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Core Documents of Our Democracy: Home

The resources found in this guide are vital sources of information that support the public's right to know about the workings and essential activities of the Federal Government.

Mary Couts Burnett Library

TCU Library Home Page

Mary Couts Burnett Library has been proud to be part of the Federal Depository Library program for over 100 years.

Our goal is to provide free, public access to Federal and Texas documents to our student body, as well as the community at large. 

The purpose of this guide is to showcase the core documents, websites and databases that provide vital information about the workings and activities of our Federal Government.  Our hope is that this page will allow users to find essential information all in one location.

Locations of our Depository Collection

Maps of  levels of the government document stacks                                       


Understanding the Basics of the SuDoc Classification System

  • Unlike traditional the traditional Library of Congress call number system, the SuDoc classification numbers are WHOLE NUMBERS rather that decimal numbers.  An example of the proper order is as follows:

ED 1.2:Ad 9

ED 1.102:B 56

ED 1.302:B 49/2

  • If the call number is the same to a certain point, then varies, the order is: Years, Letters, Numbers. Until the year 2000, the first number was dropped from years, so those years have 3 digits. Beginning with the year 2000, years will be 4 digits.  An example of the proper order would be:

A 1.35:993

A 1.35:R 42

A 1.35:R 42/995

A 1.35:R 42/2

A 1.35:321

  • If the call number stem (the numbers before the colon) has numbers slashed onto the base number, the base number comes first, followed by the slashed numbers in order. The same rule applies to numbers dashed onto other numbers or letters.  An example of the proper order would be:

C 3.186:

C 3.186/2:

C 3.186/7:

C 3.186/7-3:

C 3.186/9:

  • If there are identical SuDoc numbers until at the end where there may be a slash with an additional number this does NOT mean that this is additional edition of the same document.  This is a completely different title that happens to have the same subject matter as the other titles.  An example would be:

J 1.2:P 75        The Police Chief Executive Report

J 1.2:P 75/3     An Alternative Approach in Police Patrol

J 1.2:P 75/4     Policy Formulation and Implementation at the Federal Level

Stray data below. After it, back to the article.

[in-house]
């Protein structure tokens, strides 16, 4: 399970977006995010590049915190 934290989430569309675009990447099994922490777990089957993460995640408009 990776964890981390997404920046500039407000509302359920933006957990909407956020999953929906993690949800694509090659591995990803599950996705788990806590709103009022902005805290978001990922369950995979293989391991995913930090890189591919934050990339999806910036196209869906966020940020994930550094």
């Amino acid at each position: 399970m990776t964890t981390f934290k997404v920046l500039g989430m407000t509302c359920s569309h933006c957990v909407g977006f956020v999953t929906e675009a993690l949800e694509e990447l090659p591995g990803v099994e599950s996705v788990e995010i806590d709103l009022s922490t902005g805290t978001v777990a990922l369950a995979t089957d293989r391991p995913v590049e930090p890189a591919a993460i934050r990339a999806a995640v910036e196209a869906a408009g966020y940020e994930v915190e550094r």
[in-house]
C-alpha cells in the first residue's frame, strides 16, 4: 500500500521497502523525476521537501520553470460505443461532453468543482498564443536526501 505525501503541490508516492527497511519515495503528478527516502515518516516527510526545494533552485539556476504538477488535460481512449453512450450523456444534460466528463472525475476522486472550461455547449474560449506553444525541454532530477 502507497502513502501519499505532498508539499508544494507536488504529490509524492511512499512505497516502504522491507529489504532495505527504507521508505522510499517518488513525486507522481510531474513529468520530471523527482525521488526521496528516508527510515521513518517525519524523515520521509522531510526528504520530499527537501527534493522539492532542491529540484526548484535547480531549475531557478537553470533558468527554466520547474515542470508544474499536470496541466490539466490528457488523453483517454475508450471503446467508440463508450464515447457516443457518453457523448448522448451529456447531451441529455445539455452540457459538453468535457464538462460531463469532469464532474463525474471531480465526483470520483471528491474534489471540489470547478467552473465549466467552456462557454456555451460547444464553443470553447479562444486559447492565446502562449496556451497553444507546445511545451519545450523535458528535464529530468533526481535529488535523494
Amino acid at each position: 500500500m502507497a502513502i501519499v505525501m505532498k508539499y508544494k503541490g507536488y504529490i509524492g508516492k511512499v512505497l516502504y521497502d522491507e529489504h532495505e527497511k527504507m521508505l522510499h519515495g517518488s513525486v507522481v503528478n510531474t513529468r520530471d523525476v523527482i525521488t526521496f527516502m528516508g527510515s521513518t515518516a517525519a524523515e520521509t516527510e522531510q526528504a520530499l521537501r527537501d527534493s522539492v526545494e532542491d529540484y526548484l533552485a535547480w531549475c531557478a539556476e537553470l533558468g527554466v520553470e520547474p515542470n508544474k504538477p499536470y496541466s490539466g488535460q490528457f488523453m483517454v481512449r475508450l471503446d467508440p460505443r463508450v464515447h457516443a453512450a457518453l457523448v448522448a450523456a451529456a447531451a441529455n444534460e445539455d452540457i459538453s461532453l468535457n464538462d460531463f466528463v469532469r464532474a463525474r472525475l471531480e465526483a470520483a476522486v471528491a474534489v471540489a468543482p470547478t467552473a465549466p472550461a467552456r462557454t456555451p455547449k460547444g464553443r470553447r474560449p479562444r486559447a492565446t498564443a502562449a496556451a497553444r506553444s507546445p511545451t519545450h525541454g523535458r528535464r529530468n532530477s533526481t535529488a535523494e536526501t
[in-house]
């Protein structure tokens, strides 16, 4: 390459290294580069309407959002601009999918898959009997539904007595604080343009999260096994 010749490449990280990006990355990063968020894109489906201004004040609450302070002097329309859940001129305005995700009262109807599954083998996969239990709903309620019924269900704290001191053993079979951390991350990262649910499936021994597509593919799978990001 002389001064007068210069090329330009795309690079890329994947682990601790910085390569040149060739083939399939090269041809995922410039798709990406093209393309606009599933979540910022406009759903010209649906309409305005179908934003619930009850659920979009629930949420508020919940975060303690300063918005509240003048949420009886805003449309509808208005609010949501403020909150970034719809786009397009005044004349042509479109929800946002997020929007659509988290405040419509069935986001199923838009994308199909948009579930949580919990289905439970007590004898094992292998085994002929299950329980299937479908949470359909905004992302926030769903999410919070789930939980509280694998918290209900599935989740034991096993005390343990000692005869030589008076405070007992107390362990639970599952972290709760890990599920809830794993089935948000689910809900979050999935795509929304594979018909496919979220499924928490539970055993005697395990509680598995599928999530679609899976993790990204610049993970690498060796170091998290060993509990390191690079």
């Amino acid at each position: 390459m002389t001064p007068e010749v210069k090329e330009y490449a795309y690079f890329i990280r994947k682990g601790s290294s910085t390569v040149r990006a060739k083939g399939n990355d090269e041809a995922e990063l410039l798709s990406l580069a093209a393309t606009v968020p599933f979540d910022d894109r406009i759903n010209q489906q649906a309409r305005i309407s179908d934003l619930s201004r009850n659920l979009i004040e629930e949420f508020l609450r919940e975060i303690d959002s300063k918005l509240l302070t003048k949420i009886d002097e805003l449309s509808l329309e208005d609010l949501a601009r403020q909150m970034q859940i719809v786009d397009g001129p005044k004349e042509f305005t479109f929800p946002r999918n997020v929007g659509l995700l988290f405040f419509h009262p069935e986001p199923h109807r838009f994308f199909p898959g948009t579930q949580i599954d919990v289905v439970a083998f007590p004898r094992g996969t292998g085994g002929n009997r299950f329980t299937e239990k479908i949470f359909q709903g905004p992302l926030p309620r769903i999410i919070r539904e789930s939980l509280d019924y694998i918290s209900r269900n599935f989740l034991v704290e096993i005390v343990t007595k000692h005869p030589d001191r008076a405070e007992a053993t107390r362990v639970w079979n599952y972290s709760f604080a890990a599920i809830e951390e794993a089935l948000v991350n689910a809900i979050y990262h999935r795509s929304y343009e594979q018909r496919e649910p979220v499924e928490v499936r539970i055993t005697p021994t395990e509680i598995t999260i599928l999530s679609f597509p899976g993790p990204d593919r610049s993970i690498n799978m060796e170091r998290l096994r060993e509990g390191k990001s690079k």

J 1.2:P 75/11   Police Officer Body-Worn Cameras

  • If a document title is updated (2nd or 3rd edition, etc.), the basic classification assigned to the 1st edition will be given to the subsequent editions.  As stated above, until the year 2000, the first number was dropped from years, so those years have 3 digits. Beginning with the year 2000, years will be 4 digits.  An example of the proper order would be:

Y 3.T 22/2:2 In 3

Y 3.T 22/2:2 In 3/995

Y 3.T 22/2:2 In 3/2001

Y 3.T 22/2:2 In 3/2

Current Lettering for SuDoc Class Stems

What makes the Superintendent of Documents (SuDoc) classification system user friendly is that the preceding letter(s) of the SuDoc number represent the Department or Agency that created the document.

For an easy way to search for documents by Department or Agency go to our Virtual Shelf Browser which allows you to peruse the historic and current U.S. government publications available in our library as well as online. 

A Agriculture
AE National Archives and Records Administration
B Broadcasting Board of Governors
C Commerce Department
CC Federal Communications Commission
CR Civil Rights Commission
D Defense Department
E Energy Department
ED Education Department
EP Environmental protection Agency
FA Fine Arts Commission
FCA Farm Credit Administration
FHF Federal Housing Financing Board
FM Federal Mediation and Conciliation Service
FMC Federal Maritime Commission
FR Federal Reserve System Board of Governors
FT Federal Trade Commission
FTZ Foreign-Trade Zones Board
GA Government Accountability Office
GP Government Printing Office
GS General Services Administration
HE Health and Human Services Department
HH Housing and Urban Development Department
HS Homeland Security
I Interior Department
IC Interstate Commerce Commission
ID US Agency for International Development
ITC International Trade Commission
J Justice Department
JU Judiciary
L Labor Department
LC Library of Congress
LR National Labor Relations Board
MS Merit Systems Protection Board
NAS National Aeronautics and Space Administration
NC National Capital Planning Commission
NCU National Credit Union Administration
NF National Foundation on the Arts and the Humanities
NMB National Mediation Board
NS National Science Foundation
OP Overseas Private Investment Corporation
P United States Postal Service
PE Peace Corps
PM Personnel Management Office
PR President of the United States
PREX Executive Office of the President
PRVP Vice President of the United States
RR Railroad Retirement Board
S State Department
SBA Small Business Administration
SE Securities and Exchange Commission
SI Smithsonian Institution
SSA Social Security Administration
T Treasury Department
TD Transportation Department
TDA US Trade and Development Agency
VA Veterans Affairs Department
X & Y Congress

Direct Online Access to Basic Federal Government Documents

This collection provides American citizens with direct online access to the basic Federal Government documents that define our democratic society. These titles contain information about the democratic process that are critical to informed citizens. They support the public's right to know about the essential activities of their Government.